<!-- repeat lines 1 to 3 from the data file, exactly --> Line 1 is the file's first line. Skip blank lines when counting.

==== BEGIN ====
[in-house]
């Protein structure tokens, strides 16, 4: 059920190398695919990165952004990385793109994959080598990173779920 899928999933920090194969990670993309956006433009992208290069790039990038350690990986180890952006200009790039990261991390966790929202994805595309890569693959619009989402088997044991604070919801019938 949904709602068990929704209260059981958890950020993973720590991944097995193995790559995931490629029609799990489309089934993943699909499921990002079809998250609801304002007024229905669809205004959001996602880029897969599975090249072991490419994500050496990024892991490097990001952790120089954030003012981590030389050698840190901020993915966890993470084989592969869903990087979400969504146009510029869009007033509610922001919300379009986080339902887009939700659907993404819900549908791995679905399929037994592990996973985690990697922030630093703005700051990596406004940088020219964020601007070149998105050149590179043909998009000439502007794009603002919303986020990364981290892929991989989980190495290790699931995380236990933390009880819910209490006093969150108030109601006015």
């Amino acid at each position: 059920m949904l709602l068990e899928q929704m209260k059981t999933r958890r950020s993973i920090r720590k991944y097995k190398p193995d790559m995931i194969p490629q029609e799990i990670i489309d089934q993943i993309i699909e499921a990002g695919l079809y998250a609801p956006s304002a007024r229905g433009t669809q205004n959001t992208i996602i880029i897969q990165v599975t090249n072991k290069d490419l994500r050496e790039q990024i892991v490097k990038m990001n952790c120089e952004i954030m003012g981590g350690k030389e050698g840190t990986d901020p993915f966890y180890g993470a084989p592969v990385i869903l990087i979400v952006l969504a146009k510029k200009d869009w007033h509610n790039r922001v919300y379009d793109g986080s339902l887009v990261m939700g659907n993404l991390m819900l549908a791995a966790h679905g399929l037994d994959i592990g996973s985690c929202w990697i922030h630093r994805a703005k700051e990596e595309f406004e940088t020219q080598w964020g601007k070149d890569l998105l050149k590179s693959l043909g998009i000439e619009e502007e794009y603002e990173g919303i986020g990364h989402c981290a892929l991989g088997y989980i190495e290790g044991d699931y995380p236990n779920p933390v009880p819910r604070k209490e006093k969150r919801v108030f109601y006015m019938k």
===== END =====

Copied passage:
[in-house]
């Protein structure tokens, strides 16, 4: 059920190398695919990165952004990385793109994959080598990173779920 899928999933920090194969990670993309956006433009992208290069790039990038350690990986180890952006200009790039990261991390966790929202994805595309890569693959619009989402088997044991604070919801019938 949904709602068990929704209260059981958890950020993973720590991944097995193995790559995931490629029609799990489309089934993943699909499921990002079809998250609801304002007024229905669809205004959001996602880029897969599975090249072991490419994500050496990024892991490097990001952790120089954030003012981590030389050698840190901020993915966890993470084989592969869903990087979400969504146009510029869009007033509610922001919300379009986080339902887009939700659907993404819900549908791995679905399929037994592990996973985690990697922030630093703005700051990596406004940088020219964020601007070149998105050149590179043909998009000439502007794009603002919303986020990364981290892929991989989980190495290790699931995380236990933390009880819910209490006093969150108030109601006015």
């Amino acid at each position: 059920m949904l709602l068990e899928q929704m209260k059981t999933r958890r950020s993973i920090r720590k991944y097995k190398p193995d790559m995931i194969p490629q029609e799990i990670i489309d089934q993943i993309i699909e499921a990002g695919l079809y998250a609801p956006s304002a007024r229905g433009t669809q205004n959001t992208i996602i880029i897969q990165v599975t090249n072991k290069d490419l994500r050496e790039q990024i892991v490097k990038m990001n952790c120089e952004i954030m003012g981590g350690k030389e050698g840190t990986d901020p993915f966890y180890g993470a084989p592969v990385i869903l990087i979400v952006l969504a146009k510029k200009d869009w007033h509610n790039r922001v919300y379009d793109g986080s339902l887009v990261m939700g659907n993404l991390m819900l549908a791995a966790h679905g399929l037994d994959i592990g996973s985690c929202w990697i922030h630093r994805a703005k700051e990596e595309f406004e940088t020219q080598w964020g601007k070149d890569l998105l050149k590179s693959l043909g998009i000439e619009e502007e794009y603002e990173g919303i986020g990364h989402c981290a892929l991989g088997y989980i190495e290790g044991d699931y995380p236990n779920p933390v009880p819910r604070k209490e006093k969150r919801v108030f109601y006015m019938k």